Ways to Earn Profitability as a Shared Mobility Operator

Want to know the key levers that drive economic value in a free-floating carsharing service?


GreenMobility and Evo Car Share



Carsharing, Shared Mobility


It is obvious that an eclectic mix of stakeholders is drawn to the playing field of shared mobility – but like with any disruptive model, there are some important new rules of the game to consider.

December 7, 2017 There is no lack of appetite for new operators. GreenMobility, a fully electric free-floating operator in Copenhagen, completed the Nasdaq First North’s largest IPO of the decade in early 2017 and wants to be present in 20 cities by 2021. Berlin, Madrid, Warsaw, and several other cities in Europe are welcoming their third free-floating player, respectively, with leading markets still far from saturated. As the market continues to develop, what can future operators take away from the early success stories?

Understand the market dynamics

Local market characteristics such as population density, urban infrastructure, consumer habits, competitive landscape, and municipal support should be guiding key inputs such as vehicle choice and pricing scheme. Learn more about this here.

Optimize your cost base

Usage costs: Within sharing schemes, particularly ride-hailing and free-floating, the maximum value is realized with scale. While a significant emphasis will initially be on the more capital-intensive elements such as building a fleet, it’s important to shape sustainable unit economics by optimizing the core components of usage cost.

  • Energy supply: Car energy costs should be manageable under all pricing schemes. To take a high-level illustrative example, in Western Europe (where gas is much more expensive than in the US), gas for 100 km can cost as little as 6 or 7 EUR, with electric costs for the same distance at just below 2 EUR. In a standard per-minute pricing module, this will likely represent less than 5% of cumulated trip revenue over the same distance in an urban area. When designing fleet operations, operators should closely monitor how running costs stack up against the cost of managing charging infrastructure and the purchase premium on electric models.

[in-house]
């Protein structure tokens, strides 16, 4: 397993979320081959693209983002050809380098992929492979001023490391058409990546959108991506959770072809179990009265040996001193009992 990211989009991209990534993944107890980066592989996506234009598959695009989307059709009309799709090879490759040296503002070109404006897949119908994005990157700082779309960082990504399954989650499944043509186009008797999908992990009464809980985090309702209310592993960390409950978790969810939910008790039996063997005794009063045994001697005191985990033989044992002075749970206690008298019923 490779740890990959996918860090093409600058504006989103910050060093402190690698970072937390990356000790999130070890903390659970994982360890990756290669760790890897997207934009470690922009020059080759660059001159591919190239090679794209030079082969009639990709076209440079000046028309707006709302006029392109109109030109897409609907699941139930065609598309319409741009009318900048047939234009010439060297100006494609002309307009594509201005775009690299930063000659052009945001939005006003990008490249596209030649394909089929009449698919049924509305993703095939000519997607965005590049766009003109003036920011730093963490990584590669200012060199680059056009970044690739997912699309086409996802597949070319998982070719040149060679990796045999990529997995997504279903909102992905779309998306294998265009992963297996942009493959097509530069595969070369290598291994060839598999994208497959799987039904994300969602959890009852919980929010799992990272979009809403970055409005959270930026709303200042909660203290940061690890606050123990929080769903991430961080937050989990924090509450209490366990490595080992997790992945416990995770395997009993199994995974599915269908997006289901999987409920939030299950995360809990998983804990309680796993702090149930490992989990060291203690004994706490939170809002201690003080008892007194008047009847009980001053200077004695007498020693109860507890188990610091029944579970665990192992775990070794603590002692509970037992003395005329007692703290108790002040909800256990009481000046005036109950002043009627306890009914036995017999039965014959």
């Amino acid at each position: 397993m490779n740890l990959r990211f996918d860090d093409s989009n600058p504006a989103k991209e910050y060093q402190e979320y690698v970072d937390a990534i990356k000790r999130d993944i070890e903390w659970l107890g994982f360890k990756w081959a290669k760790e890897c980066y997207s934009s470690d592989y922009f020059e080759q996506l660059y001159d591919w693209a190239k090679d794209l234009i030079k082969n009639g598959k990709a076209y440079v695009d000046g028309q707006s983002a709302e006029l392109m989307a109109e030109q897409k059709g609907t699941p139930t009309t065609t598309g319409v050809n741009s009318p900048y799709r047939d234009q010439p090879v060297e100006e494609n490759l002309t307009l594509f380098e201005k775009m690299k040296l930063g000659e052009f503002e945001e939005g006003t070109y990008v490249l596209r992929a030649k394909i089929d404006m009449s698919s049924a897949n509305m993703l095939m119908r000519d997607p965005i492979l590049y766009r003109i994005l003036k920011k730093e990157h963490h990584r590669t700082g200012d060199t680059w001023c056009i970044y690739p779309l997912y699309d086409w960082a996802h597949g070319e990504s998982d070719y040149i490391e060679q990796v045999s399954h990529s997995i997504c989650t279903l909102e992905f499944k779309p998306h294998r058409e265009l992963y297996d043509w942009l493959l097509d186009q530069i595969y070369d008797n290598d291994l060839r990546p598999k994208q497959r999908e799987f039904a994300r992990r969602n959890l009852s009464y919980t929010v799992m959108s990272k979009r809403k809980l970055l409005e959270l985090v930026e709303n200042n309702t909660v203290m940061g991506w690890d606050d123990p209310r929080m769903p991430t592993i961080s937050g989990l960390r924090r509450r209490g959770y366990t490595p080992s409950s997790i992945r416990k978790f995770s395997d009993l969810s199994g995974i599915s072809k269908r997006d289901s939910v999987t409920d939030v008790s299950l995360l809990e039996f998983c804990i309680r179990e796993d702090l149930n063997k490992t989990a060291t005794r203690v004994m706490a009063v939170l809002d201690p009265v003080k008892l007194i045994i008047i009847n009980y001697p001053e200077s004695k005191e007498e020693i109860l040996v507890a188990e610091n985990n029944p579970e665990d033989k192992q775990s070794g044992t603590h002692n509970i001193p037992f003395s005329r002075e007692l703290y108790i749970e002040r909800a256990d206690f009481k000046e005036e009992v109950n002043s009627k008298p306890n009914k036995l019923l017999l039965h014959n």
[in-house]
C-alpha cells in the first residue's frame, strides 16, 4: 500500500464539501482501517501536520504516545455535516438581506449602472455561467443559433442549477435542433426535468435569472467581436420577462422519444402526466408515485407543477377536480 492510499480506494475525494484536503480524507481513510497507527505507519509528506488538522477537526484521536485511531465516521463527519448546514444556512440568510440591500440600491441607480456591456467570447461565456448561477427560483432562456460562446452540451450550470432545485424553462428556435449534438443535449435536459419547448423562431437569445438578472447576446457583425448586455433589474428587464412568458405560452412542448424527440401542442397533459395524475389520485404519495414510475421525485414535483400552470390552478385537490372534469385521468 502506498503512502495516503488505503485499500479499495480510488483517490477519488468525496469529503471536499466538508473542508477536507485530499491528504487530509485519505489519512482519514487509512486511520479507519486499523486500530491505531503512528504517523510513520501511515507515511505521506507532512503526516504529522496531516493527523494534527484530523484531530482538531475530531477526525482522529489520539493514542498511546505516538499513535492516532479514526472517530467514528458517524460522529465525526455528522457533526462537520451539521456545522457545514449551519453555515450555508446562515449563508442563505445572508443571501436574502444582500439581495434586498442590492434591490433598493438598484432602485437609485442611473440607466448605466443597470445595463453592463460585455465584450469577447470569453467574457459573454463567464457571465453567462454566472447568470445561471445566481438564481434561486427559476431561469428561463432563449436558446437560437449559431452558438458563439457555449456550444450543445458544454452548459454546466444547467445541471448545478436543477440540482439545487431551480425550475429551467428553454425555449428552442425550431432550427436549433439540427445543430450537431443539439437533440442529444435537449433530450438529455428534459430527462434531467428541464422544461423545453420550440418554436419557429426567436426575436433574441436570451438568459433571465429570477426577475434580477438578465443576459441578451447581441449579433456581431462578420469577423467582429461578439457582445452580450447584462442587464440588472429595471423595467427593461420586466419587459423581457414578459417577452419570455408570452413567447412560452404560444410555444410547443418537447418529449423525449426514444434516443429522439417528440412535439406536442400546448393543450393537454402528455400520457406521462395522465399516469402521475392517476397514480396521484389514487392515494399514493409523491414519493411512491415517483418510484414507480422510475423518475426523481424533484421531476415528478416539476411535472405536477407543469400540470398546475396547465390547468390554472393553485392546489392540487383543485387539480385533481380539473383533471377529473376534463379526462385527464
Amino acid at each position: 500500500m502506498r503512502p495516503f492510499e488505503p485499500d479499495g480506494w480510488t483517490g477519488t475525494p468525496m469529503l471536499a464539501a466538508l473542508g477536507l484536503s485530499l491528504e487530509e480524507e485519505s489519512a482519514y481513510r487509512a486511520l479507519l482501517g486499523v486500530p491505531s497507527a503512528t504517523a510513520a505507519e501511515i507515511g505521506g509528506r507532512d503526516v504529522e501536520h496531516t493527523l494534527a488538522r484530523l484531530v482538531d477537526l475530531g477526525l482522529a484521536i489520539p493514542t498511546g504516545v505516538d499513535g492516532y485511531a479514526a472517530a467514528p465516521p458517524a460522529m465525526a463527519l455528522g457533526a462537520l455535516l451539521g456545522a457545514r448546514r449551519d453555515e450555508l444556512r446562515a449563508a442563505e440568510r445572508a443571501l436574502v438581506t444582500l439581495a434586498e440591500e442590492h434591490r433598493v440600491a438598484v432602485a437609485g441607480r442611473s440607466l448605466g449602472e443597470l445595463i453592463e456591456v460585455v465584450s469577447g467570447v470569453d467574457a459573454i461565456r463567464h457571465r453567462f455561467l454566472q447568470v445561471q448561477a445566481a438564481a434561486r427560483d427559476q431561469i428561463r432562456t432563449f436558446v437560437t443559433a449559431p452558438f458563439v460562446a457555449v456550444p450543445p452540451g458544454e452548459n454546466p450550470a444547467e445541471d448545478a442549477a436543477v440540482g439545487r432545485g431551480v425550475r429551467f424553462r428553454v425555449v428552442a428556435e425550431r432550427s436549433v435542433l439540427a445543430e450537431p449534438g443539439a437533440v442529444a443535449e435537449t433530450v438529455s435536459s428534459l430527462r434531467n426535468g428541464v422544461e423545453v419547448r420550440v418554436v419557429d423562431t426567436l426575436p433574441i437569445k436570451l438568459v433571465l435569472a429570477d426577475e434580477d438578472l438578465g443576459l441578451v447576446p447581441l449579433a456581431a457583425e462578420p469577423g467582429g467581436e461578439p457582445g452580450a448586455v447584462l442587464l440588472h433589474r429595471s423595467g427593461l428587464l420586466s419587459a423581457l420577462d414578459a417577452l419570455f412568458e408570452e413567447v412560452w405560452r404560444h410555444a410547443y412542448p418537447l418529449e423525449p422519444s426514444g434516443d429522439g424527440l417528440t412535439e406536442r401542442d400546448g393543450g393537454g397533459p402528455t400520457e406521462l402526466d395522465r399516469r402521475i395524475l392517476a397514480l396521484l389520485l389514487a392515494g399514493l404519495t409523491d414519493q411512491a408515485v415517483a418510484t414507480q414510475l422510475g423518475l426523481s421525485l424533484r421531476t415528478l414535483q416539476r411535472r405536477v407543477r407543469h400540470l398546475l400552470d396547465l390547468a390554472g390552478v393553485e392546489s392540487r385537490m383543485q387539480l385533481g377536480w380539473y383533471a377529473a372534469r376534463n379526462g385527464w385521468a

• Insurance: As shared services continue to grow in number, more insurance providers are developing schemes specifically designed for mobility operators. Important considerations include the amount of the deductible to implement and whether to outsource a portion of the cost to the end-user through a waiver. In a well-utilized fleet, the insurance cost per vehicle should represent somewhere between 5 and 10% of a vehicle’s annualized revenue.
  • Parking: One of the most crucial characteristics for site selection, parking infrastructure is essential for both user experience and long-term profitability. Fortunately, as sustainable shared mobility solutions continue to ascend municipalities’ priority lists, more and more cities are opening their public spaces to shared operators, with various examples ranging from Seattle to Madrid. Operators must also consider leveraging private parking infrastructure, an asset to ensure quality user experience in congested downtown areas.

Fixed and operating costs: Strategic management of core inputs lends to strong economies of scale for shared operators. And while the initial capital required to launch a sizeable fleet may at first seem inhibitive, vehicle leasing and technology partnerships often seem like logical choices to reduce the barrier to entry for new operators.